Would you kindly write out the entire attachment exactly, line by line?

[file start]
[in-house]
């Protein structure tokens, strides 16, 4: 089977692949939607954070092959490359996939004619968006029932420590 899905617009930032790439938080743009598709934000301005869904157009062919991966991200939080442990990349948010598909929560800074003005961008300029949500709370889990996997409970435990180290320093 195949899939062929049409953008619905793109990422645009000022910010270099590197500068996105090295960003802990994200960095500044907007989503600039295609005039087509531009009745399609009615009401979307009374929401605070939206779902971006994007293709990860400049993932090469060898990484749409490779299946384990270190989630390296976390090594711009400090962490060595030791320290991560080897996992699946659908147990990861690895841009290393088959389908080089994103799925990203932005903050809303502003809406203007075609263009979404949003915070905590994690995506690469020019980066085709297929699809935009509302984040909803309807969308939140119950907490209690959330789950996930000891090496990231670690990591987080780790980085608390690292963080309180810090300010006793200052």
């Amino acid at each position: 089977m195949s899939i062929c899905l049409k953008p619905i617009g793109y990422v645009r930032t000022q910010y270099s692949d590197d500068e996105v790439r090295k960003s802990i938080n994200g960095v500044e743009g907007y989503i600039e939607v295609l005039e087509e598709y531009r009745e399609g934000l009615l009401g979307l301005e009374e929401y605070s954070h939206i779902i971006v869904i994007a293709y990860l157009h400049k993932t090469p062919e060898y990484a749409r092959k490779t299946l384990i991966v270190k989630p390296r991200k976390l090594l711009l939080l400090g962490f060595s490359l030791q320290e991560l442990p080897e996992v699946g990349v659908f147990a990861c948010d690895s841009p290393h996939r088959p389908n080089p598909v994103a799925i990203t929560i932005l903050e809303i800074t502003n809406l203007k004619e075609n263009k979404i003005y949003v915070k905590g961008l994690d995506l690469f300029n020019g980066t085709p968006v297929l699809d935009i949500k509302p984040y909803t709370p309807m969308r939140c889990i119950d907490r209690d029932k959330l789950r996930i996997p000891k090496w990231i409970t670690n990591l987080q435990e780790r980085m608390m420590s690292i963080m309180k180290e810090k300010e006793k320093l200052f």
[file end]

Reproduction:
[in-house]
């Protein structure tokens, strides 16, 4: 089977692949939607954070092959490359996939004619968006029932420590 899905617009930032790439938080743009598709934000301005869904157009062919991966991200939080442990990349948010598909929560800074003005961008300029949500709370889990996997409970435990180290320093 195949899939062929049409953008619905793109990422645009000022910010270099590197500068996105090295960003802990994200960095500044907007989503600039295609005039087509531009009745399609009615009401979307009374929401605070939206779902971006994007293709990860400049993932090469060898990484749409490779299946384990270190989630390296976390090594711009400090962490060595030791320290991560080897996992699946659908147990990861690895841009290393088959389908080089994103799925990203932005903050809303502003809406203007075609263009979404949003915070905590994690995506690469020019980066085709297929699809935009509302984040909803309807969308939140119950907490209690959330789950996930000891090496990231670690990591987080780790980085608390690292963080309180810090300010006793200052």
């Amino acid at each position: 089977m195949s899939i062929c899905l049409k953008p619905i617009g793109y990422v645009r930032t000022q910010y270099s692949d590197d500068e996105v790439r090295k960003s802990i938080n994200g960095v500044e743009g907007y989503i600039e939607v295609l005039e087509e598709y531009r009745e399609g934000l009615l009401g979307l301005e009374e929401y605070s954070h939206i779902i971006v869904i994007a293709y990860l157009h400049k993932t090469p062919e060898y990484a749409r092959k490779t299946l384990i991966v270190k989630p390296r991200k976390l090594l711009l939080l400090g962490f060595s490359l030791q320290e991560l442990p080897e996992v699946g990349v659908f147990a990861c948010d690895s841009p290393h996939r088959p389908n080089p598909v994103a799925i990203t929560i932005l903050e809303i800074t502003n809406l203007k004619e075609n263009k979404i003005y949003v915070k905590g961008l994690d995506l690469f300029n020019g980066t085709p968006v297929l699809d935009i949500k509302p984040y909803t709370p309807m969308r939140c889990i119950d907490r209690d029932k959330l789950r996930i996997p000891k090496w990231i409970t670690n990591l987080q435990e780790r980085m608390m420590s690292i963080m309180k180290e810090k300010e006793k320093l200052f």